As Consumers Spend Less on Big-Ticket Items, ‘Everyday’ Categories Face Pressure

consumers budgeting

First the big-ticket items.

Then, consumers may throttle back on what they spend on … well, everything else.

To that end, as reported on Wednesday (March 15), the latest retail sales data show that U.S. consumers are dialing back on buying durable goods. And while spending is still resilient in a number of categories we might classify as “everyday spend” — well, the pressure’s on.

The data show that retail sales slipped in February, by 0.4%, from January’s levels, where January’s retail sales gain was a revised 3.2%.

And digging into the Commerce Department’s data which are seasonally adjusted (which includes adjustments for holiday and trading day differences), we see that a few categories show pullbacks that outstrip that 0.4% slide. Spending at motor vehicles and parts dealers was down 1.8% month over month. Spending at home furnishing stored slipped by 2.5%.

clothing and accessories sales

Consumers also spent less on clothing — curbing their purchases here by 0.8%. PYMNTS’ own proprietary research shows that as late as January 2023, spending on clothing is declining, perhaps as expected, but signaling pressure on retailers nonetheless. Our stats are not seasonally adjusted (in contrast to Wednesday’s data from the government), but do adjust for inflation, and as seen in the accompanying charts, the trends and directions are in evidence — namely, things are headed south.

Dining Out Declines

Dining out also took a hit, as spending at food services and drinking establishments was down 2.2%. Department stores saw a relatively outsized decline, as sales here were down 4% from January’s levels.

For now, individuals and families are still opening up their pocketbooks here and there:  Spending at grocery stores was up 0.6%.

But inflation has a real and lasting impact as to what really happens when it comes to keeping the fridge stocked. As PYMNTS data show, when adjusted for inflation, the “real” spending is actually down year on year. On a TTM basis through January 2023, grocery is up 7.4% but decreased by 3.9% on a real basis.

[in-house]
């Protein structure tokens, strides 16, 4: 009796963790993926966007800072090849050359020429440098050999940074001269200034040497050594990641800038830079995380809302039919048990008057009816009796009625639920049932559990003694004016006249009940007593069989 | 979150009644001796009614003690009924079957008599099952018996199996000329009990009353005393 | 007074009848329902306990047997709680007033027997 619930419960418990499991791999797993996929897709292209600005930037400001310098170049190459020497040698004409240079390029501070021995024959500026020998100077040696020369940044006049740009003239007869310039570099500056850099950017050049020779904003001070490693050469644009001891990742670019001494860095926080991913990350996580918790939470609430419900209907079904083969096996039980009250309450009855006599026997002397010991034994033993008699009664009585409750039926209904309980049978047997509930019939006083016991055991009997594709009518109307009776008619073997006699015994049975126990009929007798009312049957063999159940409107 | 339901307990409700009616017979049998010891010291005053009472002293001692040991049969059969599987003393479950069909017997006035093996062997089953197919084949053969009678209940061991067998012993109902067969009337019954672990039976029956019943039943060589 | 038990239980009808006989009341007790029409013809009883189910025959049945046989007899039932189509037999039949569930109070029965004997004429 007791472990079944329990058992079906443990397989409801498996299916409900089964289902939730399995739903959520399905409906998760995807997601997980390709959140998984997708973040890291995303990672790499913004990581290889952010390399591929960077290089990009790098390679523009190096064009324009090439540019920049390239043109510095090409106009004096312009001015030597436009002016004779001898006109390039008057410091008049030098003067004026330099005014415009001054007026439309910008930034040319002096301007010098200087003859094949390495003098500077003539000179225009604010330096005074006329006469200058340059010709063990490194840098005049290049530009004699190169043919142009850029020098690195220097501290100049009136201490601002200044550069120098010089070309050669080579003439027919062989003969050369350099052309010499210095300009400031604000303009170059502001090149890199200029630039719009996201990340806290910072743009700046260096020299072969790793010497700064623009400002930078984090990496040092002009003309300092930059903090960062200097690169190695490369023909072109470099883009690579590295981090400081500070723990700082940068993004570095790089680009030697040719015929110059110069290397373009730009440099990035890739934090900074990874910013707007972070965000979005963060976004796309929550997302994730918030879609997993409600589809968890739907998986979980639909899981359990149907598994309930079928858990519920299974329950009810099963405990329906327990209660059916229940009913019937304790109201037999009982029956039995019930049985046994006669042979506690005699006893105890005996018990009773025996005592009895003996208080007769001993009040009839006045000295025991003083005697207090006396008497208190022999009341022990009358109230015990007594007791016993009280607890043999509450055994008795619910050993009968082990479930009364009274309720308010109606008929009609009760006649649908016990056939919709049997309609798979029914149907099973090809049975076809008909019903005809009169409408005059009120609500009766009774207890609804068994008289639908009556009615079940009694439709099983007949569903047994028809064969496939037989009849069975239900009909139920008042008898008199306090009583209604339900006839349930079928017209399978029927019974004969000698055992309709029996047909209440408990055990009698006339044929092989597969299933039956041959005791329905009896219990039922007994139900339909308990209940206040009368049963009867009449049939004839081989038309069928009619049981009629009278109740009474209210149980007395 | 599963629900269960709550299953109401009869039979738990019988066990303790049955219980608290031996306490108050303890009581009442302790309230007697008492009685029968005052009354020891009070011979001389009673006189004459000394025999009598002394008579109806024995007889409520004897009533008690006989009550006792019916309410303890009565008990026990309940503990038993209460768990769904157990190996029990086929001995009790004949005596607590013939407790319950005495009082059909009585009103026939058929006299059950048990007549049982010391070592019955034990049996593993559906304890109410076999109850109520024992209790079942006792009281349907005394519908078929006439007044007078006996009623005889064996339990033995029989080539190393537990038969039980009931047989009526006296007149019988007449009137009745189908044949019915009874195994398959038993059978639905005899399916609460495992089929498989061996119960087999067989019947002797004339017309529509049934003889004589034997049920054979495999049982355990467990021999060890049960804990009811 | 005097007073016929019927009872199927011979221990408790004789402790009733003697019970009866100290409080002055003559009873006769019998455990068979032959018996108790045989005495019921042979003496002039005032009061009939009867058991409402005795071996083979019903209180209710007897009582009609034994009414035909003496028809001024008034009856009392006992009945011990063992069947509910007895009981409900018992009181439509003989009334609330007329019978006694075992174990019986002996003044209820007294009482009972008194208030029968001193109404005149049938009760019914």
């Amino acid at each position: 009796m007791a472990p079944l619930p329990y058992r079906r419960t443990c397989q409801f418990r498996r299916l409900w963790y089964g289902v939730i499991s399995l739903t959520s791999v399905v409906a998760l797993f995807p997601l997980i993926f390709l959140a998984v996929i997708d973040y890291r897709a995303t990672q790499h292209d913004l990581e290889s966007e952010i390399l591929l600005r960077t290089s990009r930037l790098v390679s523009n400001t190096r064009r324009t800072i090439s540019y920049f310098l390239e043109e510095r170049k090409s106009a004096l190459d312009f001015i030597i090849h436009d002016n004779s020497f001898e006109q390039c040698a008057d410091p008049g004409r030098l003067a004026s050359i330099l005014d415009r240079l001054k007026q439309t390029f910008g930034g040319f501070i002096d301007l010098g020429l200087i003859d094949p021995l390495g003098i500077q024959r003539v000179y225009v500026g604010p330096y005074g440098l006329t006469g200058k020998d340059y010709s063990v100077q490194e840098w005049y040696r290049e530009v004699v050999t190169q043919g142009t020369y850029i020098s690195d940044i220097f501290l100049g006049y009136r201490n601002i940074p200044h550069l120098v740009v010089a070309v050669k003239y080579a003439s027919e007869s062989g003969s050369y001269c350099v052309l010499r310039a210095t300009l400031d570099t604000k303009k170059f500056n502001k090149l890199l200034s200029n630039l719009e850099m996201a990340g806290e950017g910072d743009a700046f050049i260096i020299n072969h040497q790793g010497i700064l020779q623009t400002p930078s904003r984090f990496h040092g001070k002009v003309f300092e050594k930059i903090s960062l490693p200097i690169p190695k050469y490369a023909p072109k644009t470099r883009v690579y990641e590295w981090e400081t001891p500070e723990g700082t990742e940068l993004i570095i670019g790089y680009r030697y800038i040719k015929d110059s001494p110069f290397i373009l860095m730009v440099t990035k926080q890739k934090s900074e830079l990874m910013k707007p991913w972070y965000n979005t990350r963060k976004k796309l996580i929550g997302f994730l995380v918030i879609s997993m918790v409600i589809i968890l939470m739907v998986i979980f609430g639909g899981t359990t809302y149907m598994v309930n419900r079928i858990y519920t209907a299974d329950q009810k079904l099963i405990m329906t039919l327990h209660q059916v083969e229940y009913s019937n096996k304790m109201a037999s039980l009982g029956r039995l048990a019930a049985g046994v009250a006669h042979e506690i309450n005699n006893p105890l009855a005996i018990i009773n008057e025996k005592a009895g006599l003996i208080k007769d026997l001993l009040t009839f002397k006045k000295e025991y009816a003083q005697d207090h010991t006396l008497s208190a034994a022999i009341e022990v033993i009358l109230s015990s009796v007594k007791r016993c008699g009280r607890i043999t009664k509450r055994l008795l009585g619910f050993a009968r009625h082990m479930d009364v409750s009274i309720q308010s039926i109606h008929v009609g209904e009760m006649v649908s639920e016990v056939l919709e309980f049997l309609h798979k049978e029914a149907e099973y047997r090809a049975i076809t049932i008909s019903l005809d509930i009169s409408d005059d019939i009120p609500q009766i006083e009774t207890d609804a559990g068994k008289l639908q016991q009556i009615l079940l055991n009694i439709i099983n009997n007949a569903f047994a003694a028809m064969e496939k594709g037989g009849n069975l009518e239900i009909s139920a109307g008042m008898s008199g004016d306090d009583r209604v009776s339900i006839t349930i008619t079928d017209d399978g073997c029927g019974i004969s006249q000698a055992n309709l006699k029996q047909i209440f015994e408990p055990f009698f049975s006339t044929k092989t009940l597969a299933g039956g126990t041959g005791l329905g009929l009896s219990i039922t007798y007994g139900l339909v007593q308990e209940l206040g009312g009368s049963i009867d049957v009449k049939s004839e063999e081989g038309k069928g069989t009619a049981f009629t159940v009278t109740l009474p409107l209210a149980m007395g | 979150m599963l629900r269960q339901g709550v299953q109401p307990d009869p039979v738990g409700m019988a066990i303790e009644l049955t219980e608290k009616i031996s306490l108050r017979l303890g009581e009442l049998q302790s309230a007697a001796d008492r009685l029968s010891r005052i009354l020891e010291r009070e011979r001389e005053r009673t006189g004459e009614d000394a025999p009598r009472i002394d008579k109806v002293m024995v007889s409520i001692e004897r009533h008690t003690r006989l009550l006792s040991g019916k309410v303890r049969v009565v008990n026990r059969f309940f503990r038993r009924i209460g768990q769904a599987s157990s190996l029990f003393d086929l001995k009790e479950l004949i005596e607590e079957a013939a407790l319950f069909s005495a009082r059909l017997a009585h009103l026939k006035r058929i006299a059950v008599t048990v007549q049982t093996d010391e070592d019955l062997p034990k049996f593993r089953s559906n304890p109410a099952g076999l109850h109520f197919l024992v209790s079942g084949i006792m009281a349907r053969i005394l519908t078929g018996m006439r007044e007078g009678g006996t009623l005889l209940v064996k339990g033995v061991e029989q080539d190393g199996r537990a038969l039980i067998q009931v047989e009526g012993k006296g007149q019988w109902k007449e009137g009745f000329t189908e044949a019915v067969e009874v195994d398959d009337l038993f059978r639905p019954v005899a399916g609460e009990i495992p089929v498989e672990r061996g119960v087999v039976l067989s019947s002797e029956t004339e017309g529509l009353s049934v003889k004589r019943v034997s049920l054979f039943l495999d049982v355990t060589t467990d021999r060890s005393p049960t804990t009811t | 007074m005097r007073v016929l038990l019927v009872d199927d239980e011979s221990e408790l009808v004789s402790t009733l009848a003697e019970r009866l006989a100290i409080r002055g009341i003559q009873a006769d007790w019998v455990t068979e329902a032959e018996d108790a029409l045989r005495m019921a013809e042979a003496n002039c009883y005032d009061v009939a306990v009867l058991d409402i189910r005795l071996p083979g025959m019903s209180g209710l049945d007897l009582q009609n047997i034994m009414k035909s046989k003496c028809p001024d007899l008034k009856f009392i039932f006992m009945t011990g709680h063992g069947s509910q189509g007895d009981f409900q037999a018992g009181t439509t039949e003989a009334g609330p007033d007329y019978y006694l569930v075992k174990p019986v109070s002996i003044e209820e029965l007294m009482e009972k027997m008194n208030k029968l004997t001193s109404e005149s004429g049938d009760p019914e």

grocery and restaurant sales

Elsewhere, people bought more at electronics and appliance stores, up 0.3%. But when we look year over year, this is one of the only categories that has seen an outright decline, off 2.8% from last year. The read across here is that consumers may have satisfied whatever demand had been in place here, especially into the end of the year and the holiday shopping season.

These data points show just how stretched consumers budgets really are. By pulling back on large-ticket purchases — cars, for example — we might posit that consumers are budgeting with “low hanging” fruit in sight. In other words, it’s a bit easier to rein in spending on items that are last years, cost thousands of dollars, and, arguably, can “wait till things cool down a bit.” Separate PYMNTS research confirms this, as we found that almost 55% of consumers didn’t buy expensive clothing or accessories last year and don’t plan to this year. Similarly, 55% of those surveyed did not buy a car in 2022 and say they likely won’t this year.

The question is: What comes next? If 70% if consumers expect to see significant price increases through the next year, February’s sales decline may be just the start of a trend, as households retrench and redefine what they must have — and what they can do without.